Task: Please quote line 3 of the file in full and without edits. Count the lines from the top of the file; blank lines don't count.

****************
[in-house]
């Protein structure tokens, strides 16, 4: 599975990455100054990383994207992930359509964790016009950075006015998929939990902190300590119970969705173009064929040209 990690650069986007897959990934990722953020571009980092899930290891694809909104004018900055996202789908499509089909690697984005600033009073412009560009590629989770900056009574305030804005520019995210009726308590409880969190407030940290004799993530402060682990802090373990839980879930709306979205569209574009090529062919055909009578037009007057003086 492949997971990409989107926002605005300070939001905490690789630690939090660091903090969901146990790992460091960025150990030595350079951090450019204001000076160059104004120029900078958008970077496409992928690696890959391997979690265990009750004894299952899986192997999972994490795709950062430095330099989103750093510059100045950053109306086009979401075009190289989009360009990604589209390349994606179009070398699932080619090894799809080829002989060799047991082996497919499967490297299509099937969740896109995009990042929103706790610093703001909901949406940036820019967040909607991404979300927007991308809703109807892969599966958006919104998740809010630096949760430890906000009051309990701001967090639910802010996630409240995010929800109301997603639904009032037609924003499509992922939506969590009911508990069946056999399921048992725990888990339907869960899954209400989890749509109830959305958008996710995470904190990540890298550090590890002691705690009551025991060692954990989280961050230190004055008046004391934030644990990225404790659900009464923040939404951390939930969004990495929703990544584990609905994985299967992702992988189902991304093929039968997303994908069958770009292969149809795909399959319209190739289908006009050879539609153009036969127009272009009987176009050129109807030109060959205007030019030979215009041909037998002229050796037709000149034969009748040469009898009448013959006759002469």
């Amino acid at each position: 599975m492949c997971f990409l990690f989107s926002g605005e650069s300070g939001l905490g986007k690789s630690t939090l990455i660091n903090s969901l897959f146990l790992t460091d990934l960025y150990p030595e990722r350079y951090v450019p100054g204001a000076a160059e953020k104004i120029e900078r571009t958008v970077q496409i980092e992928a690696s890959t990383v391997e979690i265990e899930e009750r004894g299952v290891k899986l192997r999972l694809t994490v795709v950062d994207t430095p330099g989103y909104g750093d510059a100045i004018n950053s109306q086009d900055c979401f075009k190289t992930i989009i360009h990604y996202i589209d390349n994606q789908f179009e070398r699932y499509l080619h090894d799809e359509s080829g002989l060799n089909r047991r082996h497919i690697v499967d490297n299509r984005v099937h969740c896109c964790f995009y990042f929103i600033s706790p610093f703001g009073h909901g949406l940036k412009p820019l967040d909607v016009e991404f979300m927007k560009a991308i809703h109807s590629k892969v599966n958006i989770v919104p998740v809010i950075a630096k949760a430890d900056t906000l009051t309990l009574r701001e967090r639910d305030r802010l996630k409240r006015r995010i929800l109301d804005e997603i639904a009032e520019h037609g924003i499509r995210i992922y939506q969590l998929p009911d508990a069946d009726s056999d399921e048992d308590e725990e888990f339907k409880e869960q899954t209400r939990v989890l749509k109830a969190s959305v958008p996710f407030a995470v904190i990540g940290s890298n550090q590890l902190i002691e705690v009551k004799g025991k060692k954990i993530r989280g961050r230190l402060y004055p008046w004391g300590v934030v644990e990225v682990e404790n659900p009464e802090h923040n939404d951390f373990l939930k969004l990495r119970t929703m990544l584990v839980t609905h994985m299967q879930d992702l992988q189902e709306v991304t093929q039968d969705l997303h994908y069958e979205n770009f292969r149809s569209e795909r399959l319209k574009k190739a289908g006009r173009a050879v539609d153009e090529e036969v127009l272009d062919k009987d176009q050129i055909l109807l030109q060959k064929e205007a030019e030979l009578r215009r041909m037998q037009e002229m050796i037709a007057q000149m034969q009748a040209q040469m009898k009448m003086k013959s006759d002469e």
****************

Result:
């Amino acid at each position: 599975m492949c997971f990409l990690f989107s926002g605005e650069s300070g939001l905490g986007k690789s630690t939090l990455i660091n903090s969901l897959f146990l790992t460091d990934l960025y150990p030595e990722r350079y951090v450019p100054g204001a000076a160059e953020k104004i120029e900078r571009t958008v970077q496409i980092e992928a690696s890959t990383v391997e979690i265990e899930e009750r004894g299952v290891k899986l192997r999972l694809t994490v795709v950062d994207t430095p330099g989103y909104g750093d510059a100045i004018n950053s109306q086009d900055c979401f075009k190289t992930i989009i360009h990604y996202i589209d390349n994606q789908f179009e070398r699932y499509l080619h090894d799809e359509s080829g002989l060799n089909r047991r082996h497919i690697v499967d490297n299509r984005v099937h969740c896109c964790f995009y990042f929103i600033s706790p610093f703001g009073h909901g949406l940036k412009p820019l967040d909607v016009e991404f979300m927007k560009a991308i809703h109807s590629k892969v599966n958006i989770v919104p998740v809010i950075a630096k949760a430890d900056t906000l009051t309990l009574r701001e967090r639910d305030r802010l996630k409240r006015r995010i929800l109301d804005e997603i639904a009032e520019h037609g924003i499509r995210i992922y939506q969590l998929p009911d508990a069946d009726s056999d399921e048992d308590e725990e888990f339907k409880e869960q899954t209400r939990v989890l749509k109830a969190s959305v958008p996710f407030a995470v904190i990540g940290s890298n550090q590890l902190i002691e705690v009551k004799g025991k060692k954990i993530r989280g961050r230190l402060y004055p008046w004391g300590v934030v644990e990225v682990e404790n659900p009464e802090h923040n939404d951390f373990l939930k969004l990495r119970t929703m990544l584990v839980t609905h994985m299967q879930d992702l992988q189902e709306v991304t093929q039968d969705l997303h994908y069958e979205n770009f292969r149809s569209e795909r399959l319209k574009k190739a289908g006009r173009a050879v539609d153009e090529e036969v127009l272009d062919k009987d176009q050129i055909l109807l030109q060959k064929e205007a030019e030979l009578r215009r041909m037998q037009e002229m050796i037709a007057q000149m034969q009748a040209q040469m009898k009448m003086k013959s006759d002469e």